If you are not able to paint, or don't have the equipment, I would recommend that you enlist the services of a paint shop.   As many of these companies specialize in sheet metal work, auto body repairs and painting, they would be ideal for work like this.    I've seen a lot of safes that were done at facilities like this, though with an actual safe, the doors and framing is a little more critical and does require much more work.

As it doesn't have any "current" collectible status, I would recommend having the paint job done in a manner that YOU will enjoy, every time you walk into the room it is in.   If the interior is simply sheet metal cabinets, think about adding some thin wooden cabinetry to make it look much more than it originally was.   If the paint and cabinetry complement each other you may wind up with something that has some real value.

Good luck with the container.


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Terry V. Andreasen (Andy)


Safe and Vault related Questions; Antique Safe Repair and Restoration; With over 42 years in the Safe & Vault industry, if I can't answer your question I know where to get the answer. Current Project: Restoration of an Ely Norris Cannonball Safe from the early 1900's. Will answer Safe & Vault related questions concerning age, value, restoration, moving, opening & repairing, parts, operation and history. Note: It is not my intention to teach you to open safes or to provide information which may aid in the unlawful opening of a safe. I will not give out drill points or information which I deem inappropriate.


44 years in the Safe & Vault Industry. Owner and Service Manager for one of the largest Safe & Vault companies on the West Coast. Graduate of Lockmasters Safe Lock Servicing, Safe lock Manipulation and Safe Deposit Lock Courses. Graduate of Locksmith Institute. Certified Instructor for the California Locksmith Association teaching Basic and Advanced Lock Servicing, Basic Safe opening and Repairing. Factory Trained by AMSEC, LORD Safes, LeFebure, Mosler, KabaMas, LaGard and Sargent & Greenleaf Author of "The Coffee Table Guide to Antique Safes".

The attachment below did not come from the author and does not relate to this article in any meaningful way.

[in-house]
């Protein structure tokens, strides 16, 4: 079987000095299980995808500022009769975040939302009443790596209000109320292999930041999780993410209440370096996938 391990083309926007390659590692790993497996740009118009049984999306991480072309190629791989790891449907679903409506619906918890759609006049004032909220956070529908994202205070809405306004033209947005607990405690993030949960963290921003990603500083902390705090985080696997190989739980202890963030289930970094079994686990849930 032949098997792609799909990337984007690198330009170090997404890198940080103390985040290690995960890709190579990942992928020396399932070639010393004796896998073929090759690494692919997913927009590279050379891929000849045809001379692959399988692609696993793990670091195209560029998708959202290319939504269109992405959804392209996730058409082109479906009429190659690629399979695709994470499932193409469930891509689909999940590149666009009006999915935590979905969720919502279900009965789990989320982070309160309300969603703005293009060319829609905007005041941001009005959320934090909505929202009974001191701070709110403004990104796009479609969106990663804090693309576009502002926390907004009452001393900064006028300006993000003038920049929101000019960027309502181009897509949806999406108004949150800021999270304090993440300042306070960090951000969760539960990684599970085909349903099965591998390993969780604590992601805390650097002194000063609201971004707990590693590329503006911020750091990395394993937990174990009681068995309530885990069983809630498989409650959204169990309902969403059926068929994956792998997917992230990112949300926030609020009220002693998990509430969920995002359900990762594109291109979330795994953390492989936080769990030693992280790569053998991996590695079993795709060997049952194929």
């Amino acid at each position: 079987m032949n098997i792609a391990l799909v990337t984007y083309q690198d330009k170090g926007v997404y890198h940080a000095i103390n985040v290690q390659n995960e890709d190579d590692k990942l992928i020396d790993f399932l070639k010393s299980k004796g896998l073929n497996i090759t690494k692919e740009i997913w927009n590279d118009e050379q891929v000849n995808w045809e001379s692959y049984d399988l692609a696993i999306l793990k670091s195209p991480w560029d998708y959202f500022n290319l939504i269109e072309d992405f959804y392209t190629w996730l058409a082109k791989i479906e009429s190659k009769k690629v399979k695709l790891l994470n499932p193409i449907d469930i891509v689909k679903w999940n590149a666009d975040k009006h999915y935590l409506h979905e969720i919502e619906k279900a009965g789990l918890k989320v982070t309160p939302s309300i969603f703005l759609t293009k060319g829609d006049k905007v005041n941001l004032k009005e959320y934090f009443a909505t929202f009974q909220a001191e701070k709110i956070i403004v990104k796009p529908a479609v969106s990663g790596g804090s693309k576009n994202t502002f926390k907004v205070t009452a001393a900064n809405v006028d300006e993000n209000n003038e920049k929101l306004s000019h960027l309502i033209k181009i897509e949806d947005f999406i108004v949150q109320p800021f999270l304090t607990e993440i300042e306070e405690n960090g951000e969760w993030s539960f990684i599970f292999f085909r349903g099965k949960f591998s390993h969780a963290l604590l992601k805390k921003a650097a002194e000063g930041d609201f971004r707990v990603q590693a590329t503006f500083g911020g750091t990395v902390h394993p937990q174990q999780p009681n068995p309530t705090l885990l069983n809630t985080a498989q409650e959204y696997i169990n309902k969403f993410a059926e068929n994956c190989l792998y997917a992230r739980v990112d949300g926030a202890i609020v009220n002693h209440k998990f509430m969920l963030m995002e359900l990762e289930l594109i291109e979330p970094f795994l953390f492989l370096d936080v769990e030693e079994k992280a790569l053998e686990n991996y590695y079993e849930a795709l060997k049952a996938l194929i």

SafeCrackers International and the National Antique Safe Association Safe & Vault Technicians Association (SAVTA)

The Coffee Table Guide to Antique Safes

Graduate of Locksmith Institute 1972 Graduate Lockmasters Safe Lock Servicing 1974 Graduate Lockmasters Safe Lock Manipulation 1975 Graduate Lockmasters Safe Deposit Lock Servicing 1985 Instructor Certified - California Locksmith Association - 1985 Factory trained by AMSEC, MAJOR, STAR, Johnson-Pacific, Kaba-MAS, Allied-Gary, ISM, Lord, Brown Safe, EXL, Mosler, Diebold.

Awards and Honors
2009 - 2015 - Listed in AllExperts Top 50 Experts. All Expert Categories - Safes & Security Containers, Locksmithing, Antique Safes. Retired US Army Chief Warrant Officer (CW4), with 39 years of total service. With numerous awards from Vietnam, Desert Storm and Operation Iraqi Freedom. US Navy - 1971-1981 US Army Reserve 1984-2013 US Army Retired

Past/Present Clients
US Secret Service, FBI, BATF, Local Law enforcment agencies, Diebold, Hamilton Pacific, Red Hawk Int., Chubb International, Bank of America, Wells Fargo Bank, Mechanics Bank, El Dorado Savings Bank, many Credit unions and smaller banks. McDonalds, Togos, BurgerKing, TacoBell, Carls Jr. FoodMaxx, SaveMart, Lucky's, Albertson's, Raley's, Safeway, NobHill, Bell Markets, PW Markets. Great America, Century Theatres, Cinemark Theatres, UA Cinemas, and many homeowners and small businesses. Provide warranty service for lock and safe manufactures. Service Area is Northern California (Fresno to Oregon and Western Nevada)